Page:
Robyn DeHart

A Study in Scandal by Robyn DeHart

As sometimes is wont to happen when one purchases their hist-ro used, I read the third book of this series before coming upon the first in the series, A Study in Scandal.  In our introduction to the late Victorian Ladies Amateur Sleuth Society, our heroine is the Society’s founder and Sherlock Holmes devotee Lady Amelia Watersfield.

Convinced she is too ordinary to attract a good match, Amelia has instead been a steadfast companion to her Egyptian antiquities loving father.  To add a dash of excitement to her self-proclaimed ordinary existence, she decides that solving mysteries is a good supplement to the Society’s regular meeting talks about Inspector Holmes.

But when her father’s priceless statue is snatch, in walks her very own Sherlock…Only he’s really rather arrogant and grumpy.  Amelia, who is by nature cheerful and well liked, can’t understand why her Inspector Brindley won’t smile…not even once.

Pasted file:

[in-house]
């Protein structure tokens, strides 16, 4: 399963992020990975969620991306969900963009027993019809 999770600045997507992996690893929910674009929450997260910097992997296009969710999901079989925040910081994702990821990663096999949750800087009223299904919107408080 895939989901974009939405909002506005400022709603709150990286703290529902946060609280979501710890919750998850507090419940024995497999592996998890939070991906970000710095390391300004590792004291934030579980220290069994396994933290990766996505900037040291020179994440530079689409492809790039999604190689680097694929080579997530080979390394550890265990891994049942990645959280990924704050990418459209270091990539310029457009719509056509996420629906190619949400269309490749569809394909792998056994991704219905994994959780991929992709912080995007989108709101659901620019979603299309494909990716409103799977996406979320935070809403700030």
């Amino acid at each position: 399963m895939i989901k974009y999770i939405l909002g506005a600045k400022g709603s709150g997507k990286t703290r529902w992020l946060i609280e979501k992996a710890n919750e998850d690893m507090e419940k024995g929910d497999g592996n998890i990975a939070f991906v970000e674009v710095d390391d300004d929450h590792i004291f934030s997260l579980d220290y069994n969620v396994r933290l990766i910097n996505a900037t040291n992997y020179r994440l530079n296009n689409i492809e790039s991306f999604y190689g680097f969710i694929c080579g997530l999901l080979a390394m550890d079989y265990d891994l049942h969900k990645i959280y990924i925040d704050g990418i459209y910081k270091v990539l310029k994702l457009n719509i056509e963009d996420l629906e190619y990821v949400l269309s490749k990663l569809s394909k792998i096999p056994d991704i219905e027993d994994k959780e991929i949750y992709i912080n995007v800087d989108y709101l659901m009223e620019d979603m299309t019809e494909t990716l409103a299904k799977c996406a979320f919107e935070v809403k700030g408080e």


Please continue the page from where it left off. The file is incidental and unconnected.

With no choice but to let the meddlesome Lady Amelia help (if only to protect her from herself…and her interference), Colin Brindley finds his happy solitude disturbed by the neccessary evil case for Lord Watersfield.  Formerly of the Scotland Yard, what he really wants to hole himself away to complete his research.  But suddenly, once he lets the breath-of-fresh-air-ala-Amelia in, he decides that he really rather likes breathing non-fusty air.

Mystery makes a light and charming backdrop to this story of unlikely love.

There is something refreshing and delightful about this book, found particularly in the passages when the women meet.  It gets rather tedious always reading exposition in monologue, and DeHart’s ability to allow her characters some space makes it an enjoyable read.

Definitely pick up this one first, as it will give you a better taste and liking for Willow’s story, Tempted at Every Turn.

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